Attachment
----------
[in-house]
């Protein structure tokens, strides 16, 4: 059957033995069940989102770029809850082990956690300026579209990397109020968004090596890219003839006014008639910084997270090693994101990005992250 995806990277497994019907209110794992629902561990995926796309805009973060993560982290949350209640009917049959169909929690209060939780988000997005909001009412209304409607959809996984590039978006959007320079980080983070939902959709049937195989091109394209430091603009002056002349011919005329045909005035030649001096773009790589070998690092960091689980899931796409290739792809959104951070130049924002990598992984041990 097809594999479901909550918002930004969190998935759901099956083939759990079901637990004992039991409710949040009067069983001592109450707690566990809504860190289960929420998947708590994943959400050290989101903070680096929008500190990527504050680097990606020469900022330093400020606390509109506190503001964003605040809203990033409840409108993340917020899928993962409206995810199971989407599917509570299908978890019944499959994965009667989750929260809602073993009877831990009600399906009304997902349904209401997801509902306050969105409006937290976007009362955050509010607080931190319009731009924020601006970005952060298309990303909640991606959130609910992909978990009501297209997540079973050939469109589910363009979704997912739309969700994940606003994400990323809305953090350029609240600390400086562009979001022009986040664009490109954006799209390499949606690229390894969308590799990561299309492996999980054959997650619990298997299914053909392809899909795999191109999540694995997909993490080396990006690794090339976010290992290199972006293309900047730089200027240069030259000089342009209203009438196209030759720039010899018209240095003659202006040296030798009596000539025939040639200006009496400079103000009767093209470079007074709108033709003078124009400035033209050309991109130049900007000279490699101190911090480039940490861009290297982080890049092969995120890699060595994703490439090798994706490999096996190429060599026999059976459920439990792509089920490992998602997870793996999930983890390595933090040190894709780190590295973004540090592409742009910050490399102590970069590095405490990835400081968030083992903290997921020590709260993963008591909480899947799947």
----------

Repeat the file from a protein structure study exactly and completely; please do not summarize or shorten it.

[in-house]
């Protein structure tokens, strides 16, 4: 059957033995069940989102770029809850082990956690300026579209990397109020968004090596890219003839006014008639910084997270090693994101990005992250 995806990277497994019907209110794992629902561990995926796309805009973060993560982290949350209640009917049959169909929690209060939780988000997005909001009412209304409607959809996984590039978006959007320079980080983070939902959709049937195989091109394209430091603009002056002349011919005329045909005035030649001096773009790589070998690092960091689980899931796409290739792809959104951070130049924002990598992984041990 097809594999479901909550918002930004969190998935759901099956083939759990079901637990004992039991409710949040009067069983001592109450707690566990809504860190289960929420998947708590994943959400050290989101903070680096929008500190990527504050680097990606020469900022330093400020606390509109506190503001964003605040809203990033409840409108993340917020899928993962409206995810199971989407599917509570299908978890019944499959994965009667989750929260809602073993009877831990009600399906009304997902349904209401997801509902306050969105409006937290976007009362955050509010607080931190319009731009924020601006970005952060298309990303909640991606959130609910992909978990009501297209997540079973050939469109589910363009979704997912739309969700994940606003994400990323809305953090350029609240600390400086562009979001022009986040664009490109954006799209390499949606690229390894969308590799990561299309492996999980054959997650619990298997299914053909392809899909795999191109999540694995997909993490080396990006690794090339976010290992290199972006293309900047730089200027240069030259000089342009209203009438196209030759720039010899018209240095003659202006040296030798009596000539025939040639200006009496400079103000009767093209470079007074709108033709003078124009400035033209050309991109130049900007000279490699101190911090480039940490861009290297982080890049092969995120890699060595994703490439090798994706490999096996190429060599026999059976459920439990792509089920490992998602997870793996999930983890390595933090040190894709780190590295973004540090592409742009910050490399102590970069590095405490990835400081968030083992903290997921020590709260993963008591909480899947799947």